Removing the door panel just takes loosening a pair of thumbscrews from the back of the chassis. Inside the windowed panel you can see the clear, thirteen blade, blue LED fan powered with a Molex connector.
One the door is removed we can see leads from the other three fans out in the motherboard tray area, and all of the front I/O wiring neatly tied up in the bays. The hardware bag was tied to the hard drive bays, but managed to work its way loose in transit. The right side has tool-lees clips with red locks accenting the side of the bays. Three optical, a floppy drive, and up to six hard drives can be installed.
The way the bays are aligned, if you only install a couple of devices here, the front 120mm fan has a real chance at passing that cold, fresh air onto the chassis instead of getting blocked off with a perpendicular alignment. To release any of the locks, remember, lefty loosey, righty tighty!
The motherboard tray is pretty plain aside from a few structural elements; the tray offers only holes for the motherboard risers for either a m-ATX or ATX motherboard. The right side of the tray is fully detached from the chassis and offers a bit of access to tuck wires next to the hard drives.
In the back, the 120mm blue LED fan will, with help from the one just above it, will exhaust any warm air that makes its way into this corner of the chassis. The expansion slots have removable covers, but once removed, they will not go back into place. Cards are then held into place with screws.
Galaxis even offers a bit of power supply support with four risers like this one that support the PSU and keeps it from vibrating against the steel.
Behind the tray there is very little room and is why there isn't any wire management holes cut into it. It would have been nice to see a CPU access hole, but this chassis is budget oriented. To the far left the hard drive bays offer locks on both sides of the rack, but if you want to secure the optical drives Galaxis has provided screws, or you can borrow a clip from the other side.
Wiring included in the ARES is long enough to hang out the rear I/O panel and you should have no issues with connectivity based on short wires. Galaxis includes an e-SATA connection, the power, reset, HDD activity and power LED connections, and the two USB 2.0 and HD audio connections.
Accessories and Documentation
The included hardware consists of a motherboard speaker and next to it a bag full of screws, risers, and insulation washers. Galaxis does sent one replacement expansion slot cover along with a lock loop you can install using the separated screw.
At this time, this is as involved as the instruction sheet goes. Just this one side of this piece of paper holds all the information you may need to get through a build. They cover things such as a deconstructed image of the ARES, the specifications, a wiring diagram, and a parts list.
The Build and Finished Product
Getting ready for the assembly, I removed the front bezel to gain access to the optical bays and remove any covers needed to make the build work. Here I noticed two things. One, the wiring for everything front he front I/O is connected to the bezel, be careful when you remove it. Secondly, there is a stealth cover for the top optical bay. So for my one drive setup, i will place it behind the door to hide my DVD drive.
With all the components installed the interior space gets a bi cramped and clean wiring takes a bit of imagination. The hard drives install a bit far into the chassis and this may case issues with multiple card configurations. Aside from that small detail, the install went smooth as silk, and there were no issues that presented themselves.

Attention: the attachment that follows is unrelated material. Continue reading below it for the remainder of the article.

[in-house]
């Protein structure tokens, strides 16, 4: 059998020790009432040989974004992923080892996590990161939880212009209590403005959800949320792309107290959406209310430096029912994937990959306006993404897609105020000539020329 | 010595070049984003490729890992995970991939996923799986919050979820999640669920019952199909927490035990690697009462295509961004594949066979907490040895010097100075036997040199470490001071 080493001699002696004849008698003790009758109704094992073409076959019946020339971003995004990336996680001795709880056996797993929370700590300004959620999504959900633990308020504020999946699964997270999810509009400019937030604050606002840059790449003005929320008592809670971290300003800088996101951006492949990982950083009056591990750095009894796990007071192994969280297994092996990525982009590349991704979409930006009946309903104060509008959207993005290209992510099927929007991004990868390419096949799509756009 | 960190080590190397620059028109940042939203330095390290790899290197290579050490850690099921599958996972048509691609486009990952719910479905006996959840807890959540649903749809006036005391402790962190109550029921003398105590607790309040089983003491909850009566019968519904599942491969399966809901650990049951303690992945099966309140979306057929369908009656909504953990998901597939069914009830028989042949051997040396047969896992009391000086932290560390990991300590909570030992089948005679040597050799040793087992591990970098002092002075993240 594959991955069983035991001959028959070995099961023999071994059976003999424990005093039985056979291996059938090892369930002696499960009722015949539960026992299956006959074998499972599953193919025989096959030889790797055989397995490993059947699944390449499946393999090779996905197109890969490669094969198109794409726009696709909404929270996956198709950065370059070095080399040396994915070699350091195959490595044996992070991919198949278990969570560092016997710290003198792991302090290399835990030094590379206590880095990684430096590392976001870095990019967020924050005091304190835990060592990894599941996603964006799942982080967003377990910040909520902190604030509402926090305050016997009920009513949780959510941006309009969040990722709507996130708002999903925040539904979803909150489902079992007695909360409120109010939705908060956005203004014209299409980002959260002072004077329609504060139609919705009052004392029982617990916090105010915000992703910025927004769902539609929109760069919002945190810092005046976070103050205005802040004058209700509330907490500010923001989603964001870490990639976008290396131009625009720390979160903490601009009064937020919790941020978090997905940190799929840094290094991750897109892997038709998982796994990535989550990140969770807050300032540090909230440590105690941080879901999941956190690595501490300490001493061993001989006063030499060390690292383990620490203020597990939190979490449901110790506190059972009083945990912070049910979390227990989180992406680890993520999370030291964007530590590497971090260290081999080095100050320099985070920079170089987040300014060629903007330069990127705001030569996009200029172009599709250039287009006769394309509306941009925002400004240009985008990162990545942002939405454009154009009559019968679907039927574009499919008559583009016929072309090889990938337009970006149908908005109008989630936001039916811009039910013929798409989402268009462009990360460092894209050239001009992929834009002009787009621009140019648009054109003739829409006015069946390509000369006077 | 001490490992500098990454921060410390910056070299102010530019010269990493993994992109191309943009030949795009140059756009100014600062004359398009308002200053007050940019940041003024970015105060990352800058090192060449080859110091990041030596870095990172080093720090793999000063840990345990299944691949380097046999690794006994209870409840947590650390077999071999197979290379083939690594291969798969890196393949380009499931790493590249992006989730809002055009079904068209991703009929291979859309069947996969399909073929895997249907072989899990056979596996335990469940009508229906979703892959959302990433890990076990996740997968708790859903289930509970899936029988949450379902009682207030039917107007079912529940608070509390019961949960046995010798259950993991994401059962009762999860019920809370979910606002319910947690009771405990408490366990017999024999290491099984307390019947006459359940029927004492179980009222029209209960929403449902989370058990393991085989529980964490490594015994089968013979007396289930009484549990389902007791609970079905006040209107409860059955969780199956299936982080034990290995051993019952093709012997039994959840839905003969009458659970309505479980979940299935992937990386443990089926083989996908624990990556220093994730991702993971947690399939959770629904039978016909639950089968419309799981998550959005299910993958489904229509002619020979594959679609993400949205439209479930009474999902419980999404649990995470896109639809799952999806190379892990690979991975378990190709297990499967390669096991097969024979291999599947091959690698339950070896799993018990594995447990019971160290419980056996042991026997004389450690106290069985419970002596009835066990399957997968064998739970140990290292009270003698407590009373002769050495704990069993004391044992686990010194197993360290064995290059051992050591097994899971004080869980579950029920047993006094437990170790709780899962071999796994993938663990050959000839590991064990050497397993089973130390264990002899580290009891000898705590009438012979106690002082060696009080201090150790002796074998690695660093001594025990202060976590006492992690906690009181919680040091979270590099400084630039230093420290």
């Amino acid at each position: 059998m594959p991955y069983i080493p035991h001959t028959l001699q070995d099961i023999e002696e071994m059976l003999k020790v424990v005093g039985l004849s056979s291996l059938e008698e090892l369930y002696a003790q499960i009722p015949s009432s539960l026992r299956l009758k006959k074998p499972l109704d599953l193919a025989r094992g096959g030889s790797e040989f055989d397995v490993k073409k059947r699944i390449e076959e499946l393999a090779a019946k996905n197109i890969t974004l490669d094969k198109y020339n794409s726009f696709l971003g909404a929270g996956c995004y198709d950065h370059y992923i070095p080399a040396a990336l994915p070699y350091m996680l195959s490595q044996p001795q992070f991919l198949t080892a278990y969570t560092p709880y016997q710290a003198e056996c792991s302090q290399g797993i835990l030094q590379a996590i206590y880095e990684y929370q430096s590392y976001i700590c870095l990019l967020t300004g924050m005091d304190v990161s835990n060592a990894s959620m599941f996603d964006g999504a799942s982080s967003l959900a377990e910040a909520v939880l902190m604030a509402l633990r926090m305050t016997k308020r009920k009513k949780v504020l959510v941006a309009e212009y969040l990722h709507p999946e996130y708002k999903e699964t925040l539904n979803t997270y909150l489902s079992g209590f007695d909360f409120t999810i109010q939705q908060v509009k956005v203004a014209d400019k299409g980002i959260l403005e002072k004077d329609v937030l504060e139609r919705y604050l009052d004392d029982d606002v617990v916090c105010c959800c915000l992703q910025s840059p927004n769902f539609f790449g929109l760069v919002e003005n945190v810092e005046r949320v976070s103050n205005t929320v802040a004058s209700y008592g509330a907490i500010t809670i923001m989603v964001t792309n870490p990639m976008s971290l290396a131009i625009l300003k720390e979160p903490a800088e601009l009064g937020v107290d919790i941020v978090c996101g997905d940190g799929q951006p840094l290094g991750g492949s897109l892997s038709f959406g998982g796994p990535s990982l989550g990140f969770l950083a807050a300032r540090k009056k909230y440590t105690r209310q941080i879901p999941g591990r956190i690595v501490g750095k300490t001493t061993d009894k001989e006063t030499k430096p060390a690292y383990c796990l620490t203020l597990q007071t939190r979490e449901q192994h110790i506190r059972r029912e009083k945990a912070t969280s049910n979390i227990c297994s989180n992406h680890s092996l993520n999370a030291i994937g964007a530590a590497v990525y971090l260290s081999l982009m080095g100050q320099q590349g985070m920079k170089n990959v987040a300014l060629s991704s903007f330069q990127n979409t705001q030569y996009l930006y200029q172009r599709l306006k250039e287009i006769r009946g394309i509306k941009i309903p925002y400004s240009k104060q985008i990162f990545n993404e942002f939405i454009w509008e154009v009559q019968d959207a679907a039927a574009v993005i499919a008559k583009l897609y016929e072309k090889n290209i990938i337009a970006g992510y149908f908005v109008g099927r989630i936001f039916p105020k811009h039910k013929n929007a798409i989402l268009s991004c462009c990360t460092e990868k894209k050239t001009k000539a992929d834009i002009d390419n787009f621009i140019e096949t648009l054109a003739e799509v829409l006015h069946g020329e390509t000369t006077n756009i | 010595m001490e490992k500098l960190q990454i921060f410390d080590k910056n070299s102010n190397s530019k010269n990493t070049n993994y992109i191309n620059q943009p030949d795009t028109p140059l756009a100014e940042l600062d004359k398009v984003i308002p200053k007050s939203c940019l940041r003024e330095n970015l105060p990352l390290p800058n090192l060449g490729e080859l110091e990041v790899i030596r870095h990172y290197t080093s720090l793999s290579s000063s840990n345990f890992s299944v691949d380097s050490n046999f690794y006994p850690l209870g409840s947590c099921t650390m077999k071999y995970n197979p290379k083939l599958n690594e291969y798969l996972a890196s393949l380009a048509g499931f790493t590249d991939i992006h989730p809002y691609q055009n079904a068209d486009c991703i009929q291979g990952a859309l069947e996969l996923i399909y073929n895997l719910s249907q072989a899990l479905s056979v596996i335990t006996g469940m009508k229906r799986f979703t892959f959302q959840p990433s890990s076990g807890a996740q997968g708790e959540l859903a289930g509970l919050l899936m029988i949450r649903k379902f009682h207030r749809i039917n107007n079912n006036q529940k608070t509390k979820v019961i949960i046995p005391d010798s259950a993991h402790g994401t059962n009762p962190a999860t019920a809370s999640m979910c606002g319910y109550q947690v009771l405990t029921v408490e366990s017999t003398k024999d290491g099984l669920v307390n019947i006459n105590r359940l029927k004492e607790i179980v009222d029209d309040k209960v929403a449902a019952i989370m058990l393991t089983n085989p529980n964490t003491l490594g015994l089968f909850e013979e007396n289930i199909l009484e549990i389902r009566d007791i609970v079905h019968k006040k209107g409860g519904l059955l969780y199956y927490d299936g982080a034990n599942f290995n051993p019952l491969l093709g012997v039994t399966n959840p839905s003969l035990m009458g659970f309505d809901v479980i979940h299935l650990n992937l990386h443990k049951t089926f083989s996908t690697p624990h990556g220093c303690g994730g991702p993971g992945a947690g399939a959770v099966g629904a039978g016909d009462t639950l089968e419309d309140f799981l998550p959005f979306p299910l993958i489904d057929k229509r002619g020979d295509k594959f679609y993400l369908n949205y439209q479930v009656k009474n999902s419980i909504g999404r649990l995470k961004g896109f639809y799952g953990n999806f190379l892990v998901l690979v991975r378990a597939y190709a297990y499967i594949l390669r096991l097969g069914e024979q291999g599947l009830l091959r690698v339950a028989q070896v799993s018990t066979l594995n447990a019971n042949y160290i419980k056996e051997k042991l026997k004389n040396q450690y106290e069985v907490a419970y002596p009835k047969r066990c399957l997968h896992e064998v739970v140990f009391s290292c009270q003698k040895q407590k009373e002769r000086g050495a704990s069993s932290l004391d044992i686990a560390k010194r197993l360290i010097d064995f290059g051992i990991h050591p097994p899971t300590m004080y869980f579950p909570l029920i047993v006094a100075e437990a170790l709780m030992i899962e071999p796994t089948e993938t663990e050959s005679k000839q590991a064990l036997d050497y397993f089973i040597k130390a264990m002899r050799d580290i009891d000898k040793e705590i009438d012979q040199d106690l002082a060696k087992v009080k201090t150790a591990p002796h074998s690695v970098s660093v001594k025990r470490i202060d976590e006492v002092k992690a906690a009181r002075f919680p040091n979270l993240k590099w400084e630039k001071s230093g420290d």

Since even the rear panel on the ARES is black, even when you don't have an I/O plate, things like that are virtually unnoticeable. Both the graphics card and the power supply are well supported and once screwed into place; neither of them is going anywhere!
As I mentioned there is little room behind the tray for anything more than possibly thin lighting cables. Even if you were to make your own holes in the tray, running even the 8-pin wire back here will likely bow the panel that needs to be placed back over this.
Once the windowed panel is back on the chassis, without power, the view of the hardware is somewhat impeded by the fan. The window offers more of a view of the drive bays than it does of the motherboard, but once the fan spools up, the view of the board, graphics, and CPU become much easier to see.
With power applied the ARES turns the room blue with the flood of light from the 3 LED fans. There is a fair bit of noise associated with this chassis, and since the fans are powered with a Molex connection, there is no option to lower the amount of noise these fans produce.
Galaxis did ok for themselves with the ARES case. It offers a very unique look to the front and the top of this chassis, and that is going to be the main thing that makes or breaks this chassis for most buyers. The side panel using both a window and a 180mm fan so you can not only see inside the ARES, you can keep everything nice and cool. With all four fans powered up, there is a strong source of blue light from inside the chassis since the 180mm and two of the 120mm fans flood the chassis and spill out the window and the roof into the room. I won't say the case is annoyingly loud, but there is more noise than I would prefer to hear.
For one of two new designs on the market from Galaxis, I think they are offering a solid chassis. I just wish I had more solid information on the pricing or when this chassis will arrive at Newegg.com. With manufacturers like Cooler Master on the prowl in the mid tower segment with offerings from the CM690 II on through the Storm series of cases, they have steam rolled the $70-100 segment of this market. The ARES can stand on its own, and does offer everything that Galaxis showed on the box, and what I got from reading up on their history, they are offering a quality part, with somewhat innovative ideas. Now we just need to wait to see if the budget friendly concept will ring true.
Even though this chassis brings me back to the times of using my Antec 900, with the layout and basic ideas of the chassis being very similar, there are enough variances in the fine touches to allow this chassis to stand on its own four feet. As long as Galaxis can deliver this chassis in the $50-60 USD range, I feel it may really stand a chance in today's market.